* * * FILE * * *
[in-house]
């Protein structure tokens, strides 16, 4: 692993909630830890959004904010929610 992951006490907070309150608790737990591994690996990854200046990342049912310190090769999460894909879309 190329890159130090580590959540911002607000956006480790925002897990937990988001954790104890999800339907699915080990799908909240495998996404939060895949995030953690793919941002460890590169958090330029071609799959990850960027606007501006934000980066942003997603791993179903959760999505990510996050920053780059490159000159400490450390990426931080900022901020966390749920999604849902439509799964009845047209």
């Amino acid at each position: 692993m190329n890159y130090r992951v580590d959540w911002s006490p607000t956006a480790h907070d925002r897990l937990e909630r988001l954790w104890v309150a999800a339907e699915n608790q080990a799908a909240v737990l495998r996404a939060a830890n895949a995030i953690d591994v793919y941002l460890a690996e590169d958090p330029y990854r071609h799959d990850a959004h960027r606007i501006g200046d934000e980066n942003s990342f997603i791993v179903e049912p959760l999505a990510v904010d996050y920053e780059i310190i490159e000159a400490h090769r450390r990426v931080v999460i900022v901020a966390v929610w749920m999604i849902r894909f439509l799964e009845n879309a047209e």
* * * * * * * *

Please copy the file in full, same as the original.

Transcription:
[in-house]
């Protein structure tokens, strides 16, 4: 692993909630830890959004904010929610 992951006490907070309150608790737990591994690996990854200046990342049912310190090769999460894909879309 190329890159130090580590959540911002607000956006480790925002897990937990988001954790104890999800339907699915080990799908909240495998996404939060895949995030953690793919941002460890590169958090330029071609799959990850960027606007501006934000980066942003997603791993179903959760999505990510996050920053780059490159000159400490450390990426931080900022901020966390749920999604849902439509799964009845047209």
């Amino acid at each position: 692993m190329n890159y130090r992951v580590d959540w911002s006490p607000t956006a480790h907070d925002r897990l937990e909630r988001l954790w104890v309150a999800a339907e699915n608790q080990a799908a909240v737990l495998r996404a939060a830890n895949a995030i953690d591994v793919y941002l460890a690996e590169d958090p330029y990854r071609h799959d990850a959004h960027r606007i501006g200046d934000e980066n942003s990342f997603i791993v179903e049912p959760l999505a990510v904010d996050y920053e780059i310190i490159e000159a400490h090769r450390r990426v931080v999460i900022v901020a966390v929610w749920m999604i849902r894909f439509l799964e009845n879309a047209e």